These techniques can be used successfully during any investigation: from the initial report, to the collection and examination of physical evidence, and towards a successful prosecution. However, we also detail the dynamics of a sexual assault, from both the victim and offender perspectives. It is a comprehensive case approach to sexual assaults; it draws from the lessons we have learned in our casework, as well as from the experiences of our distinguished contributors.
I would like to acknowledge and thank Brent Turvey, whom I’ve known and worked with now over the course of the last 18 years. Without him this text would not be possible. His faith and patience is greatly appreciated along with our many philosophical cross-country telephone calls.
Brent and I are excited to present this updated text, and have enlisted the assistance of some of the top experts in their fields to contribute, and provided their knowledge and expertise. It also needs to be said that I have been personally inspired by the victims that I came to know during my career with the Manhattan Special Victims Squad. They have exhibited extraordinary strength, courage, determination and patience during the investigative process. The victims I have worked for have placed their utmost trust in me during their investigations and it is for them that I participate in writing this text.
It is my professional belief that a sex crimes investigator should always put
forth their best effort, because their actions, or lack thereof, have lasting effects on the lives of those they touch. The investigator, after all, has the ability to leave the trauma in the office, or the case folder in the desk drawer. And they must, in order to meet the new challenges that they face every day. The victim, however, does not have this luxury; each is uniquely burdened with their own injuries, every minute of every day for the rest of their life. Some learn to survive well and with dignity; some do not; and many others fall in-between. The best chance they have at justice, and survival with dignity, is to be treated professionally and with respect by the investigator. This is shown only by the efforts that are made to follow up on evidence, investigate all leads, and to ensure that any arrests made can result in a clean and certain prosecution.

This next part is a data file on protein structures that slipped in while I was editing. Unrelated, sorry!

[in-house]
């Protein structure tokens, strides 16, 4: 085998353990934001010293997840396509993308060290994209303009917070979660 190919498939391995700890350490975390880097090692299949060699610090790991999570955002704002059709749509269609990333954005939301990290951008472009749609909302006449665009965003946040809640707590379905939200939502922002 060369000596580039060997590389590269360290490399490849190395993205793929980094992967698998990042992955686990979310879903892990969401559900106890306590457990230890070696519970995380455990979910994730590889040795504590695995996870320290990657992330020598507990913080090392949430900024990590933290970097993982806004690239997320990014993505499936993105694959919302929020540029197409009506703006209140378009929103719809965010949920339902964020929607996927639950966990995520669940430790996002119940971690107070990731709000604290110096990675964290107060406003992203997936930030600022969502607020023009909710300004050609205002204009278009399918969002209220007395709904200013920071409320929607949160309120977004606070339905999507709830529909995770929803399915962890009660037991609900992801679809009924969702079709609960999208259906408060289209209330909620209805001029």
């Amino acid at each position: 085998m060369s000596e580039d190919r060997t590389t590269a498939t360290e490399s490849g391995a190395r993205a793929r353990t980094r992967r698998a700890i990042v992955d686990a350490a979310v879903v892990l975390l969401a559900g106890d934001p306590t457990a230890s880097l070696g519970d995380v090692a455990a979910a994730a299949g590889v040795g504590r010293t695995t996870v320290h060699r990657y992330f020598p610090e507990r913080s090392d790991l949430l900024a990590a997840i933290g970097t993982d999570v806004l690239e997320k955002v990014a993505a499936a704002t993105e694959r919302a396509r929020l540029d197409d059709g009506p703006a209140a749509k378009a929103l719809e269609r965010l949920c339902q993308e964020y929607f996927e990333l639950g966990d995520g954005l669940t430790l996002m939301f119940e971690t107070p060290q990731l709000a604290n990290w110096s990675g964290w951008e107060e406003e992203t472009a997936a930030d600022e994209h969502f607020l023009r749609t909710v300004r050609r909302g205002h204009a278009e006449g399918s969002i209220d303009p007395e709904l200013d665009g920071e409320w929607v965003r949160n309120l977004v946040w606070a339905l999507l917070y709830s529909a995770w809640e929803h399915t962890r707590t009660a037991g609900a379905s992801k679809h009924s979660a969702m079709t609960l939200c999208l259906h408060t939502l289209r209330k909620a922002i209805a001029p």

It is my hope that the readers of this text are attempting to become better investigators. If so, I am certain that if they follow the information and guidelines we have provided they are on their way to becoming a better investigator. There is no doubt about this, and about the fact that it will
make a difference in someone's life.
"To know even one life has breathed easier because you have lived. This is to have succeeded."
- Ralph Waldo Emerson
Newman, A. (2007) “Man Is Arrested in Torture of Student at Columbia,” The New York Times, April 21.
Saulny, S. (2002) “Convictions and Charges Voided In '89 Central Park Jogger Attack,” The New York Times, December 20.